Transport Economics - Regulation & Competition

Regulation & Competition

Regulation of the supply of transport capacity relates to both safety regulation and economic regulation. Transport economics considers issues of the economic regulation of the supply of transport, particularly in relation to whether transport services and networks are provided by the public sector (i.e. socially), by the private sector (i.e. competitively) or using a mixture of both.

Transport networks and services can take on any combination of regulated/deregulated and public/private provision. For example, bus services in the UK outside London are provided by both the public and private sectors in a deregulated economic environment (where no-one specifies which services are to be provided, so the provision of services is influenced by the market), whereas bus services within London are provided by the private sector in a regulated economic environment (where the public sector specifies the services to be provided and the private sector competes for the right to supply those services - i.e. franchising).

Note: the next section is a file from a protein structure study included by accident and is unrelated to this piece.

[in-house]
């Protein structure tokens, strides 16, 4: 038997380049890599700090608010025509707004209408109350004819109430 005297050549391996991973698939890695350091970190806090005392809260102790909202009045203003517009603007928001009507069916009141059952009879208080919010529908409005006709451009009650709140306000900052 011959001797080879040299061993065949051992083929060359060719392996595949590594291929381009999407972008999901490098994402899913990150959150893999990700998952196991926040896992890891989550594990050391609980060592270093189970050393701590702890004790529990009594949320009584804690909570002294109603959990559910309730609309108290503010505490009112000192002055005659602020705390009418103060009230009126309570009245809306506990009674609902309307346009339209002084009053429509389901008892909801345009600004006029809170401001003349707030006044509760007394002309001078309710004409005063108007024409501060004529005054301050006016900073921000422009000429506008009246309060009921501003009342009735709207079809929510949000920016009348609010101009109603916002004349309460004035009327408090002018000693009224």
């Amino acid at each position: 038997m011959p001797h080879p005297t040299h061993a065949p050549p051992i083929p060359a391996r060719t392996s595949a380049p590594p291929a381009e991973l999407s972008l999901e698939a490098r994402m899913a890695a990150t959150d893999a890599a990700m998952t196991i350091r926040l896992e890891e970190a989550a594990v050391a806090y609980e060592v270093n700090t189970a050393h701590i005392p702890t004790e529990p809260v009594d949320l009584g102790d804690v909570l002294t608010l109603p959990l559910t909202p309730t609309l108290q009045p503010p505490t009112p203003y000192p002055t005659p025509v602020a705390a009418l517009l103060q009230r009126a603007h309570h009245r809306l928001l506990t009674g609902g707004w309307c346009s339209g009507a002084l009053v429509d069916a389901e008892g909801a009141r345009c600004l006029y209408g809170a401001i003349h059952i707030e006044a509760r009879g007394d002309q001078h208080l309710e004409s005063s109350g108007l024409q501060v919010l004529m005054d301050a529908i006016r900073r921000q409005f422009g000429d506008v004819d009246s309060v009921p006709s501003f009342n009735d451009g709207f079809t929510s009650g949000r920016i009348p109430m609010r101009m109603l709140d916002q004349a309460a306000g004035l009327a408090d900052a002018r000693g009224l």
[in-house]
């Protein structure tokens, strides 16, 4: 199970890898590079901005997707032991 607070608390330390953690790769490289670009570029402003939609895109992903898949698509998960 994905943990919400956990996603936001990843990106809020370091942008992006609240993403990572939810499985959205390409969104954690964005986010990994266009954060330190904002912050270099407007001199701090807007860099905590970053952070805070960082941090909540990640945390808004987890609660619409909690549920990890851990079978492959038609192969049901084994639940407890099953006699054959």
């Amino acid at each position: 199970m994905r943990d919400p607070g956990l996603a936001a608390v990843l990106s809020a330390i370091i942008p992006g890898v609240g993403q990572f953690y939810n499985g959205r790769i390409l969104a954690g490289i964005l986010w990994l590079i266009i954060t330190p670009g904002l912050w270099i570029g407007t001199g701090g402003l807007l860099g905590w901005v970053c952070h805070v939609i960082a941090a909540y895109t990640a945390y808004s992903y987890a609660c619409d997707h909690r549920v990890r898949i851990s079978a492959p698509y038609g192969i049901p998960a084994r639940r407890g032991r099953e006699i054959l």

The regulation of public transport is often designed to achieve some social, geographic and temporal equity as market forces might otherwise lead to services being limited to the most popular travel times along the most densely settled corridors of development. National, regional or municipal taxes are often deployed to provide a network that is socially acceptable (e.g. extending timetables through the daytime, weekend, holiday or evening periods and intensifying the mesh of routes beyond that which a lightly regulated market would probably provide).

Franchising may be used to create a supply of transport that balances the free-market supply outcome and the most socially desirable supply outcome.

Read more about this topic:  Transport Economics

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